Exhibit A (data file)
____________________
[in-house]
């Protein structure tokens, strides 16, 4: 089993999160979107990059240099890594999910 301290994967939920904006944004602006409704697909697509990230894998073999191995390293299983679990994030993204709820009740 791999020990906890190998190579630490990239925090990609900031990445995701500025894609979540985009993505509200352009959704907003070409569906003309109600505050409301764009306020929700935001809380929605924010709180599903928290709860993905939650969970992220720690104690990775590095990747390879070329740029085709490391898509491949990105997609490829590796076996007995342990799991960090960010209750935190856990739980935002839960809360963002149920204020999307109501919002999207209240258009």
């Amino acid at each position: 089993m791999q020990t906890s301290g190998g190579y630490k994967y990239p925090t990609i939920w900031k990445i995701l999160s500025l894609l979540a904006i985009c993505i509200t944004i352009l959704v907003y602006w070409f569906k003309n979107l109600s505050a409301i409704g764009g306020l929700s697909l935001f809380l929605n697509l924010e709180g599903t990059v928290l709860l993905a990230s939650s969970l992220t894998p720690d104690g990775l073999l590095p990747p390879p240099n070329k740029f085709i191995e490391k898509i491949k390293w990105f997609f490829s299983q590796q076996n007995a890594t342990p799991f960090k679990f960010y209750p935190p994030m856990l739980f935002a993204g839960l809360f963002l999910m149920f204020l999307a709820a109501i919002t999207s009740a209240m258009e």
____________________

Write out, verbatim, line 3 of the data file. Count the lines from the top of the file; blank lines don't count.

């Amino acid at each position: 089993m791999q020990t906890s301290g190998g190579y630490k994967y990239p925090t990609i939920w900031k990445i995701l999160s500025l894609l979540a904006i985009c993505i509200t944004i352009l959704v907003y602006w070409f569906k003309n979107l109600s505050a409301i409704g764009g306020l929700s697909l935001f809380l929605n697509l924010e709180g599903t990059v928290l709860l993905a990230s939650s969970l992220t894998p720690d104690g990775l073999l590095p990747p390879p240099n070329k740029f085709i191995e490391k898509i491949k390293w990105f997609f490829s299983q590796q076996n007995a890594t342990p799991f960090k679990f960010y209750p935190p994030m856990l739980f935002a993204g839960l809360f963002l999910m149920f204020l999307a709820a109501i919002t999207s009740a209240m258009e």